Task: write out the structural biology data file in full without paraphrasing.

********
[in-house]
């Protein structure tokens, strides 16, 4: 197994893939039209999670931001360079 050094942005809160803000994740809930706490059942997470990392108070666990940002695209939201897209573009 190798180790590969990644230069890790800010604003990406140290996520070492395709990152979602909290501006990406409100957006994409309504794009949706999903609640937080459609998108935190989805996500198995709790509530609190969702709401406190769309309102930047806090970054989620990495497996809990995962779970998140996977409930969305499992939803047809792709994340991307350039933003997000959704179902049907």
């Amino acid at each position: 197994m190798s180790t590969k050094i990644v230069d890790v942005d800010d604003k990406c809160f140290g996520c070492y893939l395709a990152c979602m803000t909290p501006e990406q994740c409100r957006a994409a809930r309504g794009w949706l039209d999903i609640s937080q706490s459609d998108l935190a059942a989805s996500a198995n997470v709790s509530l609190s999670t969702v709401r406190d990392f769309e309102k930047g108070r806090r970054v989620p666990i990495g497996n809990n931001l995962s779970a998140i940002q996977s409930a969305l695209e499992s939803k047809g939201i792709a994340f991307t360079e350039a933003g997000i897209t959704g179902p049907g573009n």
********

[in-house]
């Protein structure tokens, strides 16, 4: 197994893939039209999670931001360079 050094942005809160803000994740809930706490059942997470990392108070666990940002695209939201897209573009 190798180790590969990644230069890790800010604003990406140290996520070492395709990152979602909290501006990406409100957006994409309504794009949706999903609640937080459609998108935190989805996500198995709790509530609190969702709401406190769309309102930047806090970054989620990495497996809990995962779970998140996977409930969305499992939803047809792709994340991307350039933003997000959704179902049907």
């Amino acid at each position: 197994m190798s180790t590969k050094i990644v230069d890790v942005d800010d604003k990406c809160f140290g996520c070492y893939l395709a990152c979602m803000t909290p501006e990406q994740c409100r957006a994409a809930r309504g794009w949706l039209d999903i609640s937080q706490s459609d998108l935190a059942a989805s996500a198995n997470v709790s509530l609190s999670t969702v709401r406190d990392f769309e309102k930047g108070r806090r970054v989620p666990i990495g497996n809990n931001l995962s779970a998140i940002q996977s409930a969305l695209e499992s939803k047809g939201i792709a994340f991307t360079e350039a933003g997000i897209t959704g179902p049907g573009n």